A Hong Kong court is deciding whether to grant bail to 47 pro-democracy figures pending trial over allegations of subversion under the Beijing-imposed national security law.

Meanwhile, lawyer Leo Yau – representing defendants including Chung Kam-lun and Andrew Chiu – was arrested outside the West Kowloon court late on Monday according to local media. It remains unclear why Yau was arrested. HKFP has reached out to police for confirmation and comment.

Leo Yau
Leo Yau . File Photo: Open University.

The case was heard in front of Chief Magistrate Victor So at the West Kowloon Magistrates’ Courts on Monday. The hearing officially began at around 3.30 pm, but the court only managed to hear the bail applications of seven defendants by 10.30 pm. It is estimated that the hearing will go on for at least three more hours.

The group – consisting of 39 men and eight women – are charged with “conspiracy to commit subversion” in connection with an unofficial primary election for the now-postponed 2020 Legislative Council election.

Former law professor and leader of the 2014 Umbrella Movement Benny Tai, jailed activist Joshua Wong and ex-lawmakers including Alvin Yeung, Claudia Mo, Eddie Chu and Ray Chan were among those brought to court. Other defendants included district councillors and high-profile democracy campaigners.

Citizens' Radio
Citizens’ Radio holding up a banner that reads “Free all political prisoners.” Photo: Candice Chau/HKFP.

All but one appeared in court on Monday to face charges of “conspiracy to commit subversion” after participating in a primary legislative election held last July. District councillor Chui Chi-kin did not attend as he remains in hospital.

The detained democrats – aged 23 to 64 – were held in police custody overnight after the force requested they report to a station on Sunday afternoon – more than a month earlier than the scheduled date. They were apprehended in early January amid the city’s biggest national security round-up yet. Eight other individuals arrested on that day have yet to be charged.

Subversion charges

The defendant’s dock was packed – some democrats were stood and sat behind the glass windows of the dock, while others took a seat outside the dock. They waved to each other before the hearing began, with one democrat telling the other: “You got thinner.”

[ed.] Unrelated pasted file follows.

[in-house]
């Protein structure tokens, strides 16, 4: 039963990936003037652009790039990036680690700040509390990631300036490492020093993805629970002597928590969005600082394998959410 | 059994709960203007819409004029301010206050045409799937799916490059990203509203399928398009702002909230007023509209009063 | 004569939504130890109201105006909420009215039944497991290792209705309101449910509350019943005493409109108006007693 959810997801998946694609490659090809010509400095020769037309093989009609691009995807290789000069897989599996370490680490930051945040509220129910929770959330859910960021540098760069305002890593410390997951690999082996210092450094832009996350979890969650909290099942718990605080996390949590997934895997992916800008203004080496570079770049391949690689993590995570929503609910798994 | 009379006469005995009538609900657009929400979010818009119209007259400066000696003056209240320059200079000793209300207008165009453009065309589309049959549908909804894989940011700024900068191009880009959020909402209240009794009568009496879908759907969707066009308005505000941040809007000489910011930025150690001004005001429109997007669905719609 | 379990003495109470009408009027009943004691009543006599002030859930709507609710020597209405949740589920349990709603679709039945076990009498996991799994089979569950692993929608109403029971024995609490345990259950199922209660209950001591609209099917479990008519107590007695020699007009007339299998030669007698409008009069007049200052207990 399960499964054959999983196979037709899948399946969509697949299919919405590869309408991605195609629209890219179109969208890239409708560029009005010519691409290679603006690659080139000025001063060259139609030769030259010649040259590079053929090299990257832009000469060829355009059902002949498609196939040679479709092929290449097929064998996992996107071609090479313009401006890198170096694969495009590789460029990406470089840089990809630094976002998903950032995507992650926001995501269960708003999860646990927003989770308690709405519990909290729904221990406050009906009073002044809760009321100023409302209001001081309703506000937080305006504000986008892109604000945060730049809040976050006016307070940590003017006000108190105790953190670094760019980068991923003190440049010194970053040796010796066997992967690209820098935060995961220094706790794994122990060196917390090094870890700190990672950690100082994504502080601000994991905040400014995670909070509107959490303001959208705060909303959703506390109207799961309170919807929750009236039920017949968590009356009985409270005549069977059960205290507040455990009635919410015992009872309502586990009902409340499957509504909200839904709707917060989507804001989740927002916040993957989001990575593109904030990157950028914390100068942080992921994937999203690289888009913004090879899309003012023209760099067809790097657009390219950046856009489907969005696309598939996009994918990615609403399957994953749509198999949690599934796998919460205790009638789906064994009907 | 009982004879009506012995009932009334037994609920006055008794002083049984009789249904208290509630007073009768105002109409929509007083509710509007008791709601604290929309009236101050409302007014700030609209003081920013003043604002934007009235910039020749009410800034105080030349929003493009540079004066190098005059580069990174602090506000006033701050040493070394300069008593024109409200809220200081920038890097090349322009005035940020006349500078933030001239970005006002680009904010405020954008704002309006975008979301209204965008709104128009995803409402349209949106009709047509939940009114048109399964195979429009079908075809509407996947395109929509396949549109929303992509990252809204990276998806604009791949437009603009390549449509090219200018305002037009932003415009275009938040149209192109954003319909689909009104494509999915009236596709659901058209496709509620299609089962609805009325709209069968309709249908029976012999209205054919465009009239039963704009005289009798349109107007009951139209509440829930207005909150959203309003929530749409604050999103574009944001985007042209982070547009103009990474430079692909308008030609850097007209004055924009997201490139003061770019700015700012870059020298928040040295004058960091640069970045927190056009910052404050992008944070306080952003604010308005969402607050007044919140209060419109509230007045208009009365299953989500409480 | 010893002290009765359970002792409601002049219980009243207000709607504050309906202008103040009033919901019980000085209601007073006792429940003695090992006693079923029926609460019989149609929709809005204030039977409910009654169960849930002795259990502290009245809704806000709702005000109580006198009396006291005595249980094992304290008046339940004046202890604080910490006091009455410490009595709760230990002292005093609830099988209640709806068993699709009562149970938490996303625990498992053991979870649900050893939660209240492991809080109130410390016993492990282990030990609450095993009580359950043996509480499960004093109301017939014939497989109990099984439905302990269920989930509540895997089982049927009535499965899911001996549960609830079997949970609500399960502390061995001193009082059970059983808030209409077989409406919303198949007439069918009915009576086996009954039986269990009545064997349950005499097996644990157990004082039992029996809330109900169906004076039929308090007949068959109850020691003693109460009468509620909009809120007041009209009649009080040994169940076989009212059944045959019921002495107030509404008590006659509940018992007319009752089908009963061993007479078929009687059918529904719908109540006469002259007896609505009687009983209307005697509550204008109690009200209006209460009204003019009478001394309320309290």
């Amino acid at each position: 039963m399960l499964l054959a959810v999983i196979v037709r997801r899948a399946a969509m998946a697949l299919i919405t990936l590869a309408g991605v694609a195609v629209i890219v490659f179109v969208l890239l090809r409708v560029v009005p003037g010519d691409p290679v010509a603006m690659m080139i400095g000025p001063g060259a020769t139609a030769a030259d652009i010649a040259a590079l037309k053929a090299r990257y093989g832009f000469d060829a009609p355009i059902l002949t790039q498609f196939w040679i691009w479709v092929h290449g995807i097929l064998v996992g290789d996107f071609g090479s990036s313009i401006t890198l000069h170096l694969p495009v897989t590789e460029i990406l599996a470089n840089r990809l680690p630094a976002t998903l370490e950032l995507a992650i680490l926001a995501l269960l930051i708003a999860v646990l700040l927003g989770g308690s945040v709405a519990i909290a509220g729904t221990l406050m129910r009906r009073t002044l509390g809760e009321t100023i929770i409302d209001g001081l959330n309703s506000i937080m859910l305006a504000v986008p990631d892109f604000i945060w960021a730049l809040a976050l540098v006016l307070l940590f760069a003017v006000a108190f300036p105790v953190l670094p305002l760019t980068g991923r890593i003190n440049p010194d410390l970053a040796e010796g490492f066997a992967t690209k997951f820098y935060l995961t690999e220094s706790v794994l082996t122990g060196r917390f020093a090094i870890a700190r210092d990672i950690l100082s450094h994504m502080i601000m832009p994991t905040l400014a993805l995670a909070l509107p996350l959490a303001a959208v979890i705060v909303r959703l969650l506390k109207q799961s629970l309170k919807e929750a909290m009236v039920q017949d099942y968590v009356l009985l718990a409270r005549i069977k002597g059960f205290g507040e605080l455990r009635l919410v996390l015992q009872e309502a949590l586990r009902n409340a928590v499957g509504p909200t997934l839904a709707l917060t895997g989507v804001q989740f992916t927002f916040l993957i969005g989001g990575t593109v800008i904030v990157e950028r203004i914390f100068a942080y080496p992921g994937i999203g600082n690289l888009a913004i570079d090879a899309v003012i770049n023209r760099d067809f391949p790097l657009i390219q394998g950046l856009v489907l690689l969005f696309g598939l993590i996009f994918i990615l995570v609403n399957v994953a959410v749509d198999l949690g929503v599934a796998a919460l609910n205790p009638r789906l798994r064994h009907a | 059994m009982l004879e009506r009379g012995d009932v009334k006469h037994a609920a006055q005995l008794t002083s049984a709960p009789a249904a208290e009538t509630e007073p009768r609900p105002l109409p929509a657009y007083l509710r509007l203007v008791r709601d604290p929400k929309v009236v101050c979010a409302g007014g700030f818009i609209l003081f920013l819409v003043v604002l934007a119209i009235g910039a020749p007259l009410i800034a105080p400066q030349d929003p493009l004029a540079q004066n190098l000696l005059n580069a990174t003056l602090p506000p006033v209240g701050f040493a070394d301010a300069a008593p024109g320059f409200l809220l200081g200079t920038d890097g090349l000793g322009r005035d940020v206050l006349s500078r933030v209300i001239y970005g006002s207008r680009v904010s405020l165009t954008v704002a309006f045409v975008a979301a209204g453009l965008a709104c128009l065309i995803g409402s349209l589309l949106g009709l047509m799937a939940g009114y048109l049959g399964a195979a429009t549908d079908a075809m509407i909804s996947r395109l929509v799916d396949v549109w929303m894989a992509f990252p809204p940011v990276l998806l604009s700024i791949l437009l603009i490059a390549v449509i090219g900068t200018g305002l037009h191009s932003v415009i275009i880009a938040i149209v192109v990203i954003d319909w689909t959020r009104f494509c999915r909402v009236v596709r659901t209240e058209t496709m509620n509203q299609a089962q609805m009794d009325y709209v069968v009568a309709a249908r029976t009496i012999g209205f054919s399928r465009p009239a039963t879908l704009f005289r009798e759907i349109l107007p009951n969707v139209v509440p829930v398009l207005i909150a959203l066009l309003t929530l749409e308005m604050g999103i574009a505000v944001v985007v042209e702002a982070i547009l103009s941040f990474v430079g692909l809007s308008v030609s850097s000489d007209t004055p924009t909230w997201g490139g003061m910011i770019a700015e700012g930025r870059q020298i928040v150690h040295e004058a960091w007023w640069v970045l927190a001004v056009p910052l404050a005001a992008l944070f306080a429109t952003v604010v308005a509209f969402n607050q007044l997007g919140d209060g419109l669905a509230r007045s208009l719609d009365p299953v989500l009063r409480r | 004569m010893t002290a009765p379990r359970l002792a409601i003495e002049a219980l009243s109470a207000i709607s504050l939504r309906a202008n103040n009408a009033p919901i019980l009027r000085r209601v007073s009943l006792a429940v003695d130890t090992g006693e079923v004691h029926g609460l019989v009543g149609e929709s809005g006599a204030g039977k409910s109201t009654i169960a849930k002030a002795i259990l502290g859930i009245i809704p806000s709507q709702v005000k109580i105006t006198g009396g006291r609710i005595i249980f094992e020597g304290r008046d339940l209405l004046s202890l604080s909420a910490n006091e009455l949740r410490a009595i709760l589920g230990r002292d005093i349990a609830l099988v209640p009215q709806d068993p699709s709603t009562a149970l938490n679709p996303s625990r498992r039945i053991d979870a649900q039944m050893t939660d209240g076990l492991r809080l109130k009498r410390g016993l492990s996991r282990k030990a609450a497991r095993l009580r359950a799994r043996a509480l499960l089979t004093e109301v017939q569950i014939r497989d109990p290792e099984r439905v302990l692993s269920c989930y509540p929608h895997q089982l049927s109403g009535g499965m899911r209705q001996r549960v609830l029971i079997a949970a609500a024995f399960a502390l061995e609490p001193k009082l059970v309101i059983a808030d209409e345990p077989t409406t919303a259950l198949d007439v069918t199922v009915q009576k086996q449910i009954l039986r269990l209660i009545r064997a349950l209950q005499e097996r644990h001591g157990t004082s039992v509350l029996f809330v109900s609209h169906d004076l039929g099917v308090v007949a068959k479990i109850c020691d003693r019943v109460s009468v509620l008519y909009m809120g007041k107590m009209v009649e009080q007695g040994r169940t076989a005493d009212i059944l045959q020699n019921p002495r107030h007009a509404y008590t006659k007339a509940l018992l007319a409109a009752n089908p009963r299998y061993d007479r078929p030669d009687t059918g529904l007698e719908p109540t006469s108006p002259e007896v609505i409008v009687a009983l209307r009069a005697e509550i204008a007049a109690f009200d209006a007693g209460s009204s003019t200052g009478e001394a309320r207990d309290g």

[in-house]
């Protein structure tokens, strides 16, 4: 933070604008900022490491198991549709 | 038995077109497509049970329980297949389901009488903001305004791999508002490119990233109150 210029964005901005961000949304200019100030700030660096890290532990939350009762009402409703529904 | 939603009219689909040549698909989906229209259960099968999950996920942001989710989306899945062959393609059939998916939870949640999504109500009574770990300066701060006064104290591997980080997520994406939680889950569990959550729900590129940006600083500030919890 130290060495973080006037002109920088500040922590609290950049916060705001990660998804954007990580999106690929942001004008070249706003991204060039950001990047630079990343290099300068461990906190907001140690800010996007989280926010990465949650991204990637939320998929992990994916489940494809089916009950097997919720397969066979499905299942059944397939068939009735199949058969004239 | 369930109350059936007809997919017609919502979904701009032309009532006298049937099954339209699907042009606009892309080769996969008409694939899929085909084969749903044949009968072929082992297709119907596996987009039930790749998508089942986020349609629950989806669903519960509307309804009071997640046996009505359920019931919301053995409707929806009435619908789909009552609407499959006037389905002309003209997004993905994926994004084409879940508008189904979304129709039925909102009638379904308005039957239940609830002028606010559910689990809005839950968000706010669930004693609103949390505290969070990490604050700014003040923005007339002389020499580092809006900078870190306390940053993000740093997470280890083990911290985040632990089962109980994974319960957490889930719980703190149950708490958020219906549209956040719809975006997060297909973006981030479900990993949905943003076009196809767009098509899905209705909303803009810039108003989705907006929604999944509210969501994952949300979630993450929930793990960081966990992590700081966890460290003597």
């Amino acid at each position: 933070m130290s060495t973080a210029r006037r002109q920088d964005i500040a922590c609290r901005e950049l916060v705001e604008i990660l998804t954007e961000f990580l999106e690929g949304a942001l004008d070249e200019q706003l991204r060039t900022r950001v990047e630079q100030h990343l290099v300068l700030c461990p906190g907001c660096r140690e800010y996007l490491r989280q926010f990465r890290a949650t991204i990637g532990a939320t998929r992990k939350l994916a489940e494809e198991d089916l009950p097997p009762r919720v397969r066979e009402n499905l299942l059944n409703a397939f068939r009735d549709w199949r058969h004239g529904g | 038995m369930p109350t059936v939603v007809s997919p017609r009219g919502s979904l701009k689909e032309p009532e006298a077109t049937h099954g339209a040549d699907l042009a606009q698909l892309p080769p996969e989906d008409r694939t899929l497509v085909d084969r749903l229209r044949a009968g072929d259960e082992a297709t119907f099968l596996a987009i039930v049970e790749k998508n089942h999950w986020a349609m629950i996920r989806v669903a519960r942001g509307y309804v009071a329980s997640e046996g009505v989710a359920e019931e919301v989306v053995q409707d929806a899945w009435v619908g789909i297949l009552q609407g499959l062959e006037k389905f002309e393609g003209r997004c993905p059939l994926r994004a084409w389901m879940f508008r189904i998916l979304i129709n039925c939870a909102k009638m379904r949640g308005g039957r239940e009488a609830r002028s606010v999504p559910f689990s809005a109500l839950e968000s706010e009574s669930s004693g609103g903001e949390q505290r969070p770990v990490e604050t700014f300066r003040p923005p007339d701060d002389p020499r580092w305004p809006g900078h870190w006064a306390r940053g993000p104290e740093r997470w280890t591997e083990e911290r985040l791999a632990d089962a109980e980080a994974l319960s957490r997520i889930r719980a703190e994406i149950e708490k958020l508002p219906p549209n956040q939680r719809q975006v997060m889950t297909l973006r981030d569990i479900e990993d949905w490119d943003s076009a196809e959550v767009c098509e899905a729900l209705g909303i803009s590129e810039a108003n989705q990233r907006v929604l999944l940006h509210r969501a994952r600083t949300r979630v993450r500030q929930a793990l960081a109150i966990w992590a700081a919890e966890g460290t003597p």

West Kowloon Magistrates' Courts
West Kowloon Magistrates’ Courts. Photo: Kelly Ho/HKFP.

Ex-legislator Lam Cheuk-ting from the Democratic Party tested the microphone inside the courtroom and said: “Can the mic pick up what I say? My wife, I love you.”

According to the charge sheet, the democrats stand accused of conspiring together with a view to subvert the state power by organising or participating in a scheme with an intention to abuse their power and functions after being elected as a legislator.

Police said the defendants aimed to obtain a legislative majority to “indiscriminately refuse to pass any budgets or public expenditure” to be proposed by the government. They also planned to “compel” the chief executive to dissolve the legislature so as to “paralyse” government operations and ultimately forcing the city’s leader to resign, the force said.

The charge sheet made reference to Article 50 and Article 52 of the Basic Law which would have allowed the democrats to take such action, but claimed they acted “[w]ith a view to carrying out the scheme, to stand or not to stand as candidates in the LegCo election, and/or inciting, procuring, inducing or causing others to stand or not to stand as candidates in the election.”

It accused them of “seriously interfering in, disrupting, or undermining the performance of duties and functions in accordance with the law by the body of HKSAR.”

democratic camp primaries legco 2020
(Top, left to right) Winnie Yu, Tiffany Yuen, Frankie Fung, Kinda Li, Henry Wong, Sam Cheung, Ng Kin-wai, Ventus Lau, Gwyneth Ho, Eddie Chu. (Bottom, left to right) Fergus Leung, Sunny Cheung, Joshua Wong, Lester Shum, Wong Ji-yuet, Owen Chow. Photo: Rachel Wong/HKFP.